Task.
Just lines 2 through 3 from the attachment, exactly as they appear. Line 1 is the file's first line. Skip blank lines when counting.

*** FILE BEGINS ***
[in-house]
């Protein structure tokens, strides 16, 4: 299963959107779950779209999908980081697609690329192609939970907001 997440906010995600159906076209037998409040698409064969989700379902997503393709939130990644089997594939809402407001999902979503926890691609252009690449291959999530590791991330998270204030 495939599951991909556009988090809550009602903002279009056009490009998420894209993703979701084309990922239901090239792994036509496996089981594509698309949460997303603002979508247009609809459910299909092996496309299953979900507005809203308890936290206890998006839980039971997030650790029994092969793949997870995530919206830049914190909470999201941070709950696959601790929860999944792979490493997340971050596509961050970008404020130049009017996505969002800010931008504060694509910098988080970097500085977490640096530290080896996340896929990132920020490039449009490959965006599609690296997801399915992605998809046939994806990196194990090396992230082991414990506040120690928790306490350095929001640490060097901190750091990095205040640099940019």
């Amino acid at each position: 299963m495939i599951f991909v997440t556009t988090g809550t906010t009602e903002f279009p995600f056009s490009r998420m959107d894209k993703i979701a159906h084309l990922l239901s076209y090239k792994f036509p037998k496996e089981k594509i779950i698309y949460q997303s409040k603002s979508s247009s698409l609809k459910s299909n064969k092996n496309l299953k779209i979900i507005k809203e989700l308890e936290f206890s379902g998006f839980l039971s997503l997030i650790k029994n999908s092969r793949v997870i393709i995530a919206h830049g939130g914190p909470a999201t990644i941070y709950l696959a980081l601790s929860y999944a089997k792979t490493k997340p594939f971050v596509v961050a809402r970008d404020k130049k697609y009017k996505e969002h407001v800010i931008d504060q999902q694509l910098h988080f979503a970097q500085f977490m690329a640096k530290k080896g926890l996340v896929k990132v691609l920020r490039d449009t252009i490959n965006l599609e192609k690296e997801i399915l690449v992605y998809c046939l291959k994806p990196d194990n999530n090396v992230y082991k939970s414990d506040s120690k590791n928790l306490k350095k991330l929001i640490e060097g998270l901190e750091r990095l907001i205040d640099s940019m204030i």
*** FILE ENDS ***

């Protein structure tokens, strides 16, 4: 299963959107779950779209999908980081697609690329192609939970907001 997440906010995600159906076209037998409040698409064969989700379902997503393709939130990644089997594939809402407001999902979503926890691609252009690449291959999530590791991330998270204030 495939599951991909556009988090809550009602903002279009056009490009998420894209993703979701084309990922239901090239792994036509496996089981594509698309949460997303603002979508247009609809459910299909092996496309299953979900507005809203308890936290206890998006839980039971997030650790029994092969793949997870995530919206830049914190909470999201941070709950696959601790929860999944792979490493997340971050596509961050970008404020130049009017996505969002800010931008504060694509910098988080970097500085977490640096530290080896996340896929990132920020490039449009490959965006599609690296997801399915992605998809046939994806990196194990090396992230082991414990506040120690928790306490350095929001640490060097901190750091990095205040640099940019």
């Amino acid at each position: 299963m495939i599951f991909v997440t556009t988090g809550t906010t009602e903002f279009p995600f056009s490009r998420m959107d894209k993703i979701a159906h084309l990922l239901s076209y090239k792994f036509p037998k496996e089981k594509i779950i698309y949460q997303s409040k603002s979508s247009s698409l609809k459910s299909n064969k092996n496309l299953k779209i979900i507005k809203e989700l308890e936290f206890s379902g998006f839980l039971s997503l997030i650790k029994n999908s092969r793949v997870i393709i995530a919206h830049g939130g914190p909470a999201t990644i941070y709950l696959a980081l601790s929860y999944a089997k792979t490493k997340p594939f971050v596509v961050a809402r970008d404020k130049k697609y009017k996505e969002h407001v800010i931008d504060q999902q694509l910098h988080f979503a970097q500085f977490m690329a640096k530290k080896g926890l996340v896929k990132v691609l920020r490039d449009t252009i490959n965006l599609e192609k690296e997801i399915l690449v992605y998809c046939l291959k994806p990196d194990n999530n090396v992230y082991k939970s414990d506040s120690k590791n928790l306490k350095k991330l929001i640490e060097g998270l901190e750091r990095l907001i205040d640099s940019m204030i």